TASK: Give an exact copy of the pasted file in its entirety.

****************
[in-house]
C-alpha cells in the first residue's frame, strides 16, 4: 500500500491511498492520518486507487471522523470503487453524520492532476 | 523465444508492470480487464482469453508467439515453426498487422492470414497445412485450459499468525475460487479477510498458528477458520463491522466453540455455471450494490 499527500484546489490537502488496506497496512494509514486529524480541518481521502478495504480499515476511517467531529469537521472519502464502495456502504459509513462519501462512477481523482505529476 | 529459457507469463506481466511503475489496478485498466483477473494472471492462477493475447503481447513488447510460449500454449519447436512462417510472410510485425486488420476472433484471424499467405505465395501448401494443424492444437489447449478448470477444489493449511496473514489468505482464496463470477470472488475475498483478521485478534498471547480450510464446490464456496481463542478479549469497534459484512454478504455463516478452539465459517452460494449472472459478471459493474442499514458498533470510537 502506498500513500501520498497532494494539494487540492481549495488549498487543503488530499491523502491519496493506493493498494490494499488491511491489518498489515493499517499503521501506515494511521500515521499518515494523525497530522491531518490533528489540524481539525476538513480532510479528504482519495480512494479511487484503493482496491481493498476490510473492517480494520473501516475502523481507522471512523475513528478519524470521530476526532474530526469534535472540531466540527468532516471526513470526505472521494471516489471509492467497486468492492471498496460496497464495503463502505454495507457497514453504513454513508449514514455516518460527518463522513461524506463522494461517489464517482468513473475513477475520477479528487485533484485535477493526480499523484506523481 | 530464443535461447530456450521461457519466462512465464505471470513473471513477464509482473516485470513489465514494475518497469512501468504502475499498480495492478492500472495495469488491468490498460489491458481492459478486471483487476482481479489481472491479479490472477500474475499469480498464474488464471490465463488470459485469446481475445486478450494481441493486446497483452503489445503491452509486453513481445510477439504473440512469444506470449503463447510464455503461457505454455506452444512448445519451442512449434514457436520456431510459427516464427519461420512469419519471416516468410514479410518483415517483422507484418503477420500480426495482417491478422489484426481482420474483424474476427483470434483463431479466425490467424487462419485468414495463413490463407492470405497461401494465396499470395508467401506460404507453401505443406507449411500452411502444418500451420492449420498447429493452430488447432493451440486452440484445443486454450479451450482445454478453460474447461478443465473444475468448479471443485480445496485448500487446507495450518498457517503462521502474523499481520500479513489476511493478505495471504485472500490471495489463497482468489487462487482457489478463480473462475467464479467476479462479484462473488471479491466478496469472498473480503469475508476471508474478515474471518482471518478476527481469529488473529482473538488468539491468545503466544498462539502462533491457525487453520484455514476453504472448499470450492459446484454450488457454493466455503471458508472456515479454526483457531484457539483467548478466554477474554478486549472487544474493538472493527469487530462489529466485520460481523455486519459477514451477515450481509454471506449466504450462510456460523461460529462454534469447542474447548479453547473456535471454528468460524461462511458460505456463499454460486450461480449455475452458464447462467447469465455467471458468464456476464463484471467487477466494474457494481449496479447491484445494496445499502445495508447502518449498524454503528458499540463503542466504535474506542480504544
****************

[in-house]
C-alpha cells in the first residue's frame, strides 16, 4: 500500500491511498492520518486507487471522523470503487453524520492532476 | 523465444508492470480487464482469453508467439515453426498487422492470414497445412485450459499468525475460487479477510498458528477458520463491522466453540455455471450494490 499527500484546489490537502488496506497496512494509514486529524480541518481521502478495504480499515476511517467531529469537521472519502464502495456502504459509513462519501462512477481523482505529476 | 529459457507469463506481466511503475489496478485498466483477473494472471492462477493475447503481447513488447510460449500454449519447436512462417510472410510485425486488420476472433484471424499467405505465395501448401494443424492444437489447449478448470477444489493449511496473514489468505482464496463470477470472488475475498483478521485478534498471547480450510464446490464456496481463542478479549469497534459484512454478504455463516478452539465459517452460494449472472459478471459493474442499514458498533470510537 502506498500513500501520498497532494494539494487540492481549495488549498487543503488530499491523502491519496493506493493498494490494499488491511491489518498489515493499517499503521501506515494511521500515521499518515494523525497530522491531518490533528489540524481539525476538513480532510479528504482519495480512494479511487484503493482496491481493498476490510473492517480494520473501516475502523481507522471512523475513528478519524470521530476526532474530526469534535472540531466540527468532516471526513470526505472521494471516489471509492467497486468492492471498496460496497464495503463502505454495507457497514453504513454513508449514514455516518460527518463522513461524506463522494461517489464517482468513473475513477475520477479528487485533484485535477493526480499523484506523481 | 530464443535461447530456450521461457519466462512465464505471470513473471513477464509482473516485470513489465514494475518497469512501468504502475499498480495492478492500472495495469488491468490498460489491458481492459478486471483487476482481479489481472491479479490472477500474475499469480498464474488464471490465463488470459485469446481475445486478450494481441493486446497483452503489445503491452509486453513481445510477439504473440512469444506470449503463447510464455503461457505454455506452444512448445519451442512449434514457436520456431510459427516464427519461420512469419519471416516468410514479410518483415517483422507484418503477420500480426495482417491478422489484426481482420474483424474476427483470434483463431479466425490467424487462419485468414495463413490463407492470405497461401494465396499470395508467401506460404507453401505443406507449411500452411502444418500451420492449420498447429493452430488447432493451440486452440484445443486454450479451450482445454478453460474447461478443465473444475468448479471443485480445496485448500487446507495450518498457517503462521502474523499481520500479513489476511493478505495471504485472500490471495489463497482468489487462487482457489478463480473462475467464479467476479462479484462473488471479491466478496469472498473480503469475508476471508474478515474471518482471518478476527481469529488473529482473538488468539491468545503466544498462539502462533491457525487453520484455514476453504472448499470450492459446484454450488457454493466455503471458508472456515479454526483457531484457539483467548478466554477474554478486549472487544474493538472493527469487530462489529466485520460481523455486519459477514451477515450481509454471506449466504450462510456460523461460529462454534469447542474447548479453547473456535471454528468460524461462511458460505456463499454460486450461480449455475452458464447462467447469465455467471458468464456476464463484471467487477466494474457494481449496479447491484445494496445499502445495508447502518449498524454503528458499540463503542466504535474506542480504544